In their endeavor to challenge the supremacy of the US dollar as the principal global reserve currency, the BRICS countries—comprising Brazil, Russia, India, China, and South Africa—have been discussing the concept of a unified currency for quite some time. However, Jim O’Neill, who coined the acronym BRIC (before South Africa’s inclusion) in 2001, sharply criticized this idea.
He said, “It’s almost embarrassing. Are they going to establish a BRICS central bank? How is that supposed to happen?”
With the 15th annual summit of the BRICS nations approaching next week, O’Neill, now a senior advisor at the U.K.-based Chatham House, contended that the alliance has failed to accomplish anything since its inception in 2009 due to constant internal strife.
The urge to move away from the dollar among BRICS countries has intensified since the Ukrainian conflict began, especially as Western sanctions on Russia, facilitated by the dollar’s dominance, took effect.
Questioning the dollar’s supremacy, Brazilian President Luiz Inácio Lula da asked during a state visit to China in April, as reported by the Financial Times, “Why must our trade rely on the dollar? Who decided the dollar would be the currency after abandoning the gold standard?”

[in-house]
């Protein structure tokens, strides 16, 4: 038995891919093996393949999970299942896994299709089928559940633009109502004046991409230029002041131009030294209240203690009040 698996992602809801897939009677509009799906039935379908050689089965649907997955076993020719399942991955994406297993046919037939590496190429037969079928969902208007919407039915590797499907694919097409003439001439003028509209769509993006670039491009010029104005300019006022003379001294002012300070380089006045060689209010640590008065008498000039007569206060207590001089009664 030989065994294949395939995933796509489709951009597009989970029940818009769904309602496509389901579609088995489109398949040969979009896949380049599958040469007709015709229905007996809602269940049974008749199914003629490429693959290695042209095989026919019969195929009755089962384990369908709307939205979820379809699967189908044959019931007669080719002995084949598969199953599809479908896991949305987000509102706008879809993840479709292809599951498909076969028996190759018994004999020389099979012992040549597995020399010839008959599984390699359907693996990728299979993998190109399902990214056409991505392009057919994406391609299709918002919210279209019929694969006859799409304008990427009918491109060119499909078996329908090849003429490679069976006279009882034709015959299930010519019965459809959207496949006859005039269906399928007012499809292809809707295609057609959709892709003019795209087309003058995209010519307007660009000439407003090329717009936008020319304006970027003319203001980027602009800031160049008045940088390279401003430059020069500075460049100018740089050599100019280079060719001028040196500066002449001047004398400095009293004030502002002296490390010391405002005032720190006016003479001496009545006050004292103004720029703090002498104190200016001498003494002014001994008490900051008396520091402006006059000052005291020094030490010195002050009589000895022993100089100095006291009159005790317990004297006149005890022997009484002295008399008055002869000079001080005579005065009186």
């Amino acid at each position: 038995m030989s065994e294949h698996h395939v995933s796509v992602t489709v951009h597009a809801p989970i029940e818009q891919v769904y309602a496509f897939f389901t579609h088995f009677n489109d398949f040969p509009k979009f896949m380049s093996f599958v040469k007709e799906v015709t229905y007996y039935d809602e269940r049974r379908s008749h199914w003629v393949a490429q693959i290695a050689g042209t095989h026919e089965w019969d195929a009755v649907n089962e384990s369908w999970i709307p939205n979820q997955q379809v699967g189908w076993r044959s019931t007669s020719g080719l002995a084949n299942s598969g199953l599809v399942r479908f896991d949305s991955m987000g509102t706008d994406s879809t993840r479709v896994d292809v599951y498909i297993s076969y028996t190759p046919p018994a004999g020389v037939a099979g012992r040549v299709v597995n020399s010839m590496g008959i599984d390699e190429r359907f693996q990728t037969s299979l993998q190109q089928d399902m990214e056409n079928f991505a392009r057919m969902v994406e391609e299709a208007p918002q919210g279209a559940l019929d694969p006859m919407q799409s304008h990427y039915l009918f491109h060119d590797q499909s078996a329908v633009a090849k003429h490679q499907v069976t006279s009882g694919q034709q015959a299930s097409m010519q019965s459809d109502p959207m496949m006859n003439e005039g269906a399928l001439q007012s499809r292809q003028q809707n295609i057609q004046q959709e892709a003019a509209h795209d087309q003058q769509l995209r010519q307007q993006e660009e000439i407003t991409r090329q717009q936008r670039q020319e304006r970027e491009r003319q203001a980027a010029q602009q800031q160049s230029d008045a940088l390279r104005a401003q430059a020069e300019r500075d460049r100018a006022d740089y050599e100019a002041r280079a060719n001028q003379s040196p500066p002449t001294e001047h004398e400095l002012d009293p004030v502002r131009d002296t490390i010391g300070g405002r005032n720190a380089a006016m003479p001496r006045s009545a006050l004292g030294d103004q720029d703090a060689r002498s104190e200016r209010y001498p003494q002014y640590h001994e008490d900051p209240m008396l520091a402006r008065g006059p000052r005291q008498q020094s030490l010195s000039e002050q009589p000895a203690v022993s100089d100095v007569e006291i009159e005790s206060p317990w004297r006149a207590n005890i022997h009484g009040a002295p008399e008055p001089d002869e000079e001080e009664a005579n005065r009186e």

Even though the dialogue about moving away from the dollar continues, nearly 60 percent of global currency reserves were in US dollars in 2022, and 88 percent of international transactions were conducted in the currency, based on IMF data. Wall Street also doesn’t seem concerned about immediate challenges to the dollar.
Dylan Kremer, co-chief investment officer at Certuity, a firm that manages around $4 billion, referred to a common BRICS currency as a mere “talk track” and expressed skepticism about the political stability within the BRICS nations to implement such a currency.
He told Fortune that the dollar faces “no immediate threat over the next ten years” and that any rival to the dollar would emerge slowly, akin to a “snowball effect.”
O’Neill pointed to the longstanding rivalry between China and India as a principal reason why a BRICS common currency seems improbable.
He remarked to the Financial Times that it’s fortunate for the West that China and India never agree on anything significant because their consensus could render the dollar more susceptible.
Recent violent clashes along the China-India 2,360-mile border have escalated tensions, resulting in India banning numerous Chinese apps and sanctioning Chinese investment firms.
Disputes over trade and borders have spilled into BRICS gatherings, with India resisting China’s efforts to expand the group’s membership.